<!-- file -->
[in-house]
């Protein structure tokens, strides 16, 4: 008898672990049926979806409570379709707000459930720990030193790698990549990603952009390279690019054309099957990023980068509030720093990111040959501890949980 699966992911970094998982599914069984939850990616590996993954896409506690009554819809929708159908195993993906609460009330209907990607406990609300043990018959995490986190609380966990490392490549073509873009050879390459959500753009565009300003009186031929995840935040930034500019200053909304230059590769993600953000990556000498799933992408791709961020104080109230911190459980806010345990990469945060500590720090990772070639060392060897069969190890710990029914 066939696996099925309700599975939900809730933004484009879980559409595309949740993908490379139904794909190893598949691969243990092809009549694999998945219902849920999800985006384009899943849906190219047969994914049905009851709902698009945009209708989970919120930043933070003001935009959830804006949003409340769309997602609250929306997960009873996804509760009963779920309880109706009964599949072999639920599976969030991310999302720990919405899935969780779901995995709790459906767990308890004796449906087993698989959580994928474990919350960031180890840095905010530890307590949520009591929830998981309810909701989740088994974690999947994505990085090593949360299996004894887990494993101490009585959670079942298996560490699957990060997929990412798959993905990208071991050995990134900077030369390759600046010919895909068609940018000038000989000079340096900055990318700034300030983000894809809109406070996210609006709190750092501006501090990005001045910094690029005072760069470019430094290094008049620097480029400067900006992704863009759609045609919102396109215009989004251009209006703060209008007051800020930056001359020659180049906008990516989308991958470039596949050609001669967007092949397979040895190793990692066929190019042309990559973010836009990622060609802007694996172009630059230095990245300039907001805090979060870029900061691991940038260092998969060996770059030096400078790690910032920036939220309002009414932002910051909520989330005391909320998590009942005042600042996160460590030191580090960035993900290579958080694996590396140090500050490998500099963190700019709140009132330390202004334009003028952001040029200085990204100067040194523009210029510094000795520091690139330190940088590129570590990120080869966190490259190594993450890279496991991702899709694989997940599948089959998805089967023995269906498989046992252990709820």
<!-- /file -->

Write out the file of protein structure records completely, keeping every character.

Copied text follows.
[in-house]
């Protein structure tokens, strides 16, 4: 008898672990049926979806409570379709707000459930720990030193790698990549990603952009390279690019054309099957990023980068509030720093990111040959501890949980 699966992911970094998982599914069984939850990616590996993954896409506690009554819809929708159908195993993906609460009330209907990607406990609300043990018959995490986190609380966990490392490549073509873009050879390459959500753009565009300003009186031929995840935040930034500019200053909304230059590769993600953000990556000498799933992408791709961020104080109230911190459980806010345990990469945060500590720090990772070639060392060897069969190890710990029914 066939696996099925309700599975939900809730933004484009879980559409595309949740993908490379139904794909190893598949691969243990092809009549694999998945219902849920999800985006384009899943849906190219047969994914049905009851709902698009945009209708989970919120930043933070003001935009959830804006949003409340769309997602609250929306997960009873996804509760009963779920309880109706009964599949072999639920599976969030991310999302720990919405899935969780779901995995709790459906767990308890004796449906087993698989959580994928474990919350960031180890840095905010530890307590949520009591929830998981309810909701989740088994974690999947994505990085090593949360299996004894887990494993101490009585959670079942298996560490699957990060997929990412798959993905990208071991050995990134900077030369390759600046010919895909068609940018000038000989000079340096900055990318700034300030983000894809809109406070996210609006709190750092501006501090990005001045910094690029005072760069470019430094290094008049620097480029400067900006992704863009759609045609919102396109215009989004251009209006703060209008007051800020930056001359020659180049906008990516989308991958470039596949050609001669967007092949397979040895190793990692066929190019042309990559973010836009990622060609802007694996172009630059230095990245300039907001805090979060870029900061691991940038260092998969060996770059030096400078790690910032920036939220309002009414932002910051909520989330005391909320998590009942005042600042996160460590030191580090960035993900290579958080694996590396140090500050490998500099963190700019709140009132330390202004334009003028952001040029200085990204100067040194523009210029510094000795520091690139330190940088590129570590990120080869966190490259190594993450890279496991991702899709694989997940599948089959998805089967023995269906498989046992252990709820």